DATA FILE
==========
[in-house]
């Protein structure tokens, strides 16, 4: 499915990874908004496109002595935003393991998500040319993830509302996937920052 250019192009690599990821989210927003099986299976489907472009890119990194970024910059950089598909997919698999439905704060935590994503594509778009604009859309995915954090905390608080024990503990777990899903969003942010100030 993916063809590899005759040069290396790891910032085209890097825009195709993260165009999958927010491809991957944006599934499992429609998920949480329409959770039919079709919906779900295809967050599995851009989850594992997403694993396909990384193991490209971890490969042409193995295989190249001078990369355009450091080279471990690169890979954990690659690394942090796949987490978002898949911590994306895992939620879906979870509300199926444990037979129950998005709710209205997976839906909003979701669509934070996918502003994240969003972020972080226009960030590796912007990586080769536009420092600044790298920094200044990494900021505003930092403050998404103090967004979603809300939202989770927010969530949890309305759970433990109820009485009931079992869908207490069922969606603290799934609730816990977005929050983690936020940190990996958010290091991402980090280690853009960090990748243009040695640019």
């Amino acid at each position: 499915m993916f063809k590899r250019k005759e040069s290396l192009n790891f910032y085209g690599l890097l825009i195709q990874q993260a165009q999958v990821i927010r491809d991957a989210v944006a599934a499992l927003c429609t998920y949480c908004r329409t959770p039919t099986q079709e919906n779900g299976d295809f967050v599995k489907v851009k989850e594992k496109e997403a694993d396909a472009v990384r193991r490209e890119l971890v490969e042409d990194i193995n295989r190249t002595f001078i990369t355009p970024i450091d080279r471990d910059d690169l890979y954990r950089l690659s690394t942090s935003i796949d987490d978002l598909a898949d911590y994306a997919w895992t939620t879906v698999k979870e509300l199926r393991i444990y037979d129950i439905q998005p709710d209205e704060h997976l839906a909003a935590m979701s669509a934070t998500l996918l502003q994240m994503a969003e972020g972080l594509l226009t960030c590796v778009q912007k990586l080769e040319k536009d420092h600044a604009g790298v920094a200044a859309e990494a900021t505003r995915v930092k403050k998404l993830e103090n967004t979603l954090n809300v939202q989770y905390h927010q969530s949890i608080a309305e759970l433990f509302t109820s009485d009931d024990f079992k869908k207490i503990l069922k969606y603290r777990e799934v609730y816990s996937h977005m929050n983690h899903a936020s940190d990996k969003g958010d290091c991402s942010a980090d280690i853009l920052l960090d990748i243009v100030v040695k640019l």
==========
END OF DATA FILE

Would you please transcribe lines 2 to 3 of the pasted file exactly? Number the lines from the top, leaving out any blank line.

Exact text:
């Protein structure tokens, strides 16, 4: 499915990874908004496109002595935003393991998500040319993830509302996937920052 250019192009690599990821989210927003099986299976489907472009890119990194970024910059950089598909997919698999439905704060935590994503594509778009604009859309995915954090905390608080024990503990777990899903969003942010100030 993916063809590899005759040069290396790891910032085209890097825009195709993260165009999958927010491809991957944006599934499992429609998920949480329409959770039919079709919906779900295809967050599995851009989850594992997403694993396909990384193991490209971890490969042409193995295989190249001078990369355009450091080279471990690169890979954990690659690394942090796949987490978002898949911590994306895992939620879906979870509300199926444990037979129950998005709710209205997976839906909003979701669509934070996918502003994240969003972020972080226009960030590796912007990586080769536009420092600044790298920094200044990494900021505003930092403050998404103090967004979603809300939202989770927010969530949890309305759970433990109820009485009931079992869908207490069922969606603290799934609730816990977005929050983690936020940190990996958010290091991402980090280690853009960090990748243009040695640019």
């Amino acid at each position: 499915m993916f063809k590899r250019k005759e040069s290396l192009n790891f910032y085209g690599l890097l825009i195709q990874q993260a165009q999958v990821i927010r491809d991957a989210v944006a599934a499992l927003c429609t998920y949480c908004r329409t959770p039919t099986q079709e919906n779900g299976d295809f967050v599995k489907v851009k989850e594992k496109e997403a694993d396909a472009v990384r193991r490209e890119l971890v490969e042409d990194i193995n295989r190249t002595f001078i990369t355009p970024i450091d080279r471990d910059d690169l890979y954990r950089l690659s690394t942090s935003i796949d987490d978002l598909a898949d911590y994306a997919w895992t939620t879906v698999k979870e509300l199926r393991i444990y037979d129950i439905q998005p709710d209205e704060h997976l839906a909003a935590m979701s669509a934070t998500l996918l502003q994240m994503a969003e972020g972080l594509l226009t960030c590796v778009q912007k990586l080769e040319k536009d420092h600044a604009g790298v920094a200044a859309e990494a900021t505003r995915v930092k403050k998404l993830e103090n967004t979603l954090n809300v939202q989770y905390h927010q969530s949890i608080a309305e759970l433990f509302t109820s009485d009931d024990f079992k869908k207490i503990l069922k969606y603290r777990e799934v609730y816990s996937h977005m929050n983690h899903a936020s940190d990996k969003g958010d290091c991402s942010a980090d280690i853009l920052l960090d990748i243009v100030v040695k640019l």